Myrcene is one of the most common terpenes found in cannabis and is also the most likely terpene to be dominant in a strain. This terpene has long been used for it's calming sedative effects; however, you will find Myrcene in similar concentrations in both Sativa and Indica dominant strains. You will recognize myrcene from it's peppery, spicy fragrance. It often reminds users of earthy, musky notes, resembling cloves and imparts flavours from floral tang to herbal musk. Myrcene is can also be found in thyme, mango, lemongrass, and hops.

Alpha-pinene and Beta-pinene are often found together and are two of the more common terpenes found in cannabis. The aptly named Pinenes have a pine scent reminiscent of a fresh forest aroma. Alpha-pinene and beta-pinene are also naturally found in many conifer trees, rosemary, parsley, eucalyptus oil, and orange peel. These terpenes have long been used for their anti-inflammatory properties, additionally many users find that Alpha-pinene and Beta-pinene may help dilate the airways to assist with breathing and may amplify the anti-anxiety and pain relieving properties of other cannabinoids and terpenes found in cannabis. Finally, there is evidence that Alpha-pinene and Beta-pinene are able to easily pass the blood brain barrier and act as an inhibitor to acetylcolynesterase, this interaction prevents the destruction of molecules responsible for transmission of information (acetylcholine), resulting in memory improvement and could counteract some of the negative effects of THC which lead to a decrease in acetylcholine levels.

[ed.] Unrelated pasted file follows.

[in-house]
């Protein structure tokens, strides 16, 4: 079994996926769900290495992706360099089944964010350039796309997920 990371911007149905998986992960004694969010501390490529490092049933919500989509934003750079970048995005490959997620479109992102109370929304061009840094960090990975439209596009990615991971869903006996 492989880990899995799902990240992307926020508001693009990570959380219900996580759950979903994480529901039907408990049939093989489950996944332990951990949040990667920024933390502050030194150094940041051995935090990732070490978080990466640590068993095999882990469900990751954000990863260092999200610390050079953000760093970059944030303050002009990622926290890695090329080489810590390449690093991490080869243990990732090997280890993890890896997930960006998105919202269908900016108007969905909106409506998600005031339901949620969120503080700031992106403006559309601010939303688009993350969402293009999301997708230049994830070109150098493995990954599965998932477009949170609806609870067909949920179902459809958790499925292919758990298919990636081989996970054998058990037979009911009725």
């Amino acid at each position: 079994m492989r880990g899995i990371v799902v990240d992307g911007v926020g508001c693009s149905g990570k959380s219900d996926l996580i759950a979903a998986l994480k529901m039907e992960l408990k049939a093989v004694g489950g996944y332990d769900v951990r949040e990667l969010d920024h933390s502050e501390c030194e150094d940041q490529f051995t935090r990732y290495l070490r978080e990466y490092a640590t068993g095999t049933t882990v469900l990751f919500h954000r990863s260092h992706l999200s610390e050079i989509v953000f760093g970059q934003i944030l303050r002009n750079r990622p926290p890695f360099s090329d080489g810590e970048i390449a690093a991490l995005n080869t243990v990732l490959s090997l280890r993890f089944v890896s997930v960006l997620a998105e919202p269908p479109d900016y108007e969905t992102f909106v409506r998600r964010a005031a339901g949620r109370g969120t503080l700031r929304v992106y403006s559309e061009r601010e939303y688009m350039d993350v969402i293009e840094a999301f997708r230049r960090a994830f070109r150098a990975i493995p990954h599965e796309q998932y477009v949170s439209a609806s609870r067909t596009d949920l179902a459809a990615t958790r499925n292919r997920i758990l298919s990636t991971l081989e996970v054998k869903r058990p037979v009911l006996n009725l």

Terpene Detail Thumnail

Caryophyllene